Michael Rivera, now 17, has been a sneakerhead since he was a little kid. His mom, who goes by Tootie, saw an opportunity: Get straight A’s in school, she told him, and you can get a pair of sneakers.
Michael put his mind to it, and Tootie and her husband kept having to buy him sneakers. A deal’s a deal. With every report card with straight A’s, she got him a new pair of sneakers. “They kept getting more expensive,” she tells Deadspin. This year, he wanted something at the top of the price point: The Nike Adapt BB, a $350 performance basketball sneaker that released last week.
The Adapt BB pure platinum, which received a massive amount of hype from prominent publications last month, is $350 because it features Nike’s new technological gimmick: The shoe contains a computer. It does not have laces, but it “laces” itself by tightening around the foot when the wearer steps into it. The wearer can adjust the sneakers on the side. A Nike-made app can also adjust the sneakers and change the colors on the side. It’s overhyped and stupid as heck, but also: Wow, it’s kind of cool.
This is not Nike’s first “self-lacing” sneaker. The company released the Air Mags from Back to the Future II in 2016, but they were an extremely limited release for charity. That same year they also released the Hyperadapt, which came in a variety of colorways from that year to 2018.
Tootie and Michael passed on the Hyperadapt BBs. Though pairs can now be found on the secondary market for as low as $455, they were $720 at retail and relatively limited. “But for the cost, we didn’t go that route,” Tootie says, “Plus, we probably couldn’t get them.” But she did preorder the Adapt BBs for Michael during the hype-cycle last month.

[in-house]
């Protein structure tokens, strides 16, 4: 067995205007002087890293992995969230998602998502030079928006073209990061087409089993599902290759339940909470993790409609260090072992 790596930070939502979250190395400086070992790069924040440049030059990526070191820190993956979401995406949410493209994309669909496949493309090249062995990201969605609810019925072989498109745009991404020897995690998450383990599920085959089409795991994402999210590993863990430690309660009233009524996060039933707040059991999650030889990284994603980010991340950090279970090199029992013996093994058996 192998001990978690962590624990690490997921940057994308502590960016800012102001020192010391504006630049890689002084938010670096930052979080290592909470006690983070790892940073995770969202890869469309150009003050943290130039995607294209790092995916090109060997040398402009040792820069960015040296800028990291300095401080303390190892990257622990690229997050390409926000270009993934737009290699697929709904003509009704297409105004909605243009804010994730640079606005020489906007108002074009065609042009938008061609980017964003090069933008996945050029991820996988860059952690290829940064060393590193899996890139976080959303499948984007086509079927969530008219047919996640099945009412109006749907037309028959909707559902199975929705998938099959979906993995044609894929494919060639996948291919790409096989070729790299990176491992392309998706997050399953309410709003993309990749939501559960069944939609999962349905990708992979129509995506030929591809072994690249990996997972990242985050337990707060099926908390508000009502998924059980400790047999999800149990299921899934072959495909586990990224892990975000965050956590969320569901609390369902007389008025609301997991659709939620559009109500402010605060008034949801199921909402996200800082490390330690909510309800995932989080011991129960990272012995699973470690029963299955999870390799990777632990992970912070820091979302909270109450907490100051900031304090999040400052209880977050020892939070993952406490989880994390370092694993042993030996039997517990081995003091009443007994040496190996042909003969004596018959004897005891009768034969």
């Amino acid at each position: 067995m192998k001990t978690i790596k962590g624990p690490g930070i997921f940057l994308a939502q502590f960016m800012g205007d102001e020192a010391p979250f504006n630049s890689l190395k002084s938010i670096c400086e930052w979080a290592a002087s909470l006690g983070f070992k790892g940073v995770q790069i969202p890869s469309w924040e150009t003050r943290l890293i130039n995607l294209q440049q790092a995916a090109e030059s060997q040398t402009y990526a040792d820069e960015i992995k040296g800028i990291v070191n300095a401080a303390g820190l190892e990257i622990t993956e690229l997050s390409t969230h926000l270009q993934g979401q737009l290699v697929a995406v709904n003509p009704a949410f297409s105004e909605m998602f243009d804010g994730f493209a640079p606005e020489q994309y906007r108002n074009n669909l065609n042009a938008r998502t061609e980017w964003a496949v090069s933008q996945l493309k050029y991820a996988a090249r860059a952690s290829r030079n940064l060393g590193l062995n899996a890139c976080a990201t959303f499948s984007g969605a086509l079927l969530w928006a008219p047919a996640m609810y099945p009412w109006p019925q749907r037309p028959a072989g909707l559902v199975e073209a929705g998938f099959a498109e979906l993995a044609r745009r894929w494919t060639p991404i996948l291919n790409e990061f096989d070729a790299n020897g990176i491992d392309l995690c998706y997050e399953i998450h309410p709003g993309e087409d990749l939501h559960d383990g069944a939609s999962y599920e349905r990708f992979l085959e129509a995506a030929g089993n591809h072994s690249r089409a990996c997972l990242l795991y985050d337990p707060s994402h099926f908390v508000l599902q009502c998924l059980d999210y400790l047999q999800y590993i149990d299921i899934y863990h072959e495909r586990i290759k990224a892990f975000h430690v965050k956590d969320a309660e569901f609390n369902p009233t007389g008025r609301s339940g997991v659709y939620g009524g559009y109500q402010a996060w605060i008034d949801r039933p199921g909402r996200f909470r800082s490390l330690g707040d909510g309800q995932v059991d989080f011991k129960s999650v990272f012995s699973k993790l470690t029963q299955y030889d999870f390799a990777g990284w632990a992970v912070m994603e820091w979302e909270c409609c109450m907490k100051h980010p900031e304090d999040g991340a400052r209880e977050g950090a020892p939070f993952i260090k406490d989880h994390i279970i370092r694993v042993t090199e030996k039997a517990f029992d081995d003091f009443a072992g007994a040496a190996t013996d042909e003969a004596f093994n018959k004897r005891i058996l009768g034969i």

They arrived last week. Michael loved them. He’s had sneakers his whole life, but finally he had a pair he could put on all by himself. Michael has cerebral palsy, and is unable to tie his sneakers himself. The Adapt BBs, like Nike’s FlyEase line, can offer a much-needed solution for customers who have a condition that prevents or hinders them from tying their shoes themselves.
“We really wanted them because Michael cannot tie his shoes,” Tootie says. “And we thought this would be ideal. He can use the app to tighten them around his foot to fit his needs.”
And then … they broke. Michael says a software update essentially bricked the left sneaker. “I took them out of the box and turned them on and put them on,” Michael says. “I downloaded the app and it worked perfectly. It worked amazing! And then … it was only when I tried to download the first software update that the left shoe stopped connecting to my phone at all.”
Yes, sneakers now come with firmware updates. And, like any computer, they come with bugs. The issue appears to have first been brought to public consciousness earlier this week by New York software engineer Jonathan Warner, who tweeted about problems users were reporting with the sneaker’s Android app.
Warner’s sneakers have not arrived yet. When he went to store to check for the Android app version of the app, he saw all the complaints. “I knew people were going to make fun of me for buying them, but I play into it,” Warner tells Deadspin in an email. “I’ve always early adopted niche tech and these shoes were right up my lane. They have a nice futuristic, cyberpunk, techwear feel to them and that genre really speaks to me (I was a Glass Explorer, so I’m no stranger to wearing something that I think is futuristic and everyone else thinks is stupid).”
Several news outlets have reported on the Android problems, but there’s a wrinkle: Michael’s sneakers were updated with an iPhone. The issue does not appear to be limited to Android; it affects Apple’s iOS too. Michael says he attempted all the troubleshooting tips on the app and Nike’s website, but none of them worked. His father called up Nike’s help line; the company said it escalated the issue to a higher level of tech support and would call back, but has not yet. (It’s only been a few days.)
Nike, which did not return Deadspin’s requests for comment, said it planned to issue regular firmware updates for the sneakers, touting new features it could add to the shoe and the app experience. It said the sneakers would have one right out of the box. It did, and people are having issues with it. But even if it’s a massive set of user error, is this the future of sneakers: Kicks that could brick at any time?
This particular problem isn’t particularly dire. While the left shoe does not work with the app, the sneakers still work; Michael says he can adjust the left sneaker using the buttons on the side.
And for Warner, he says it’s all just part of the game. “Oh, I absolutely expected issues,” he says. “You never trust software when you work on it. But that’s part of the fun.”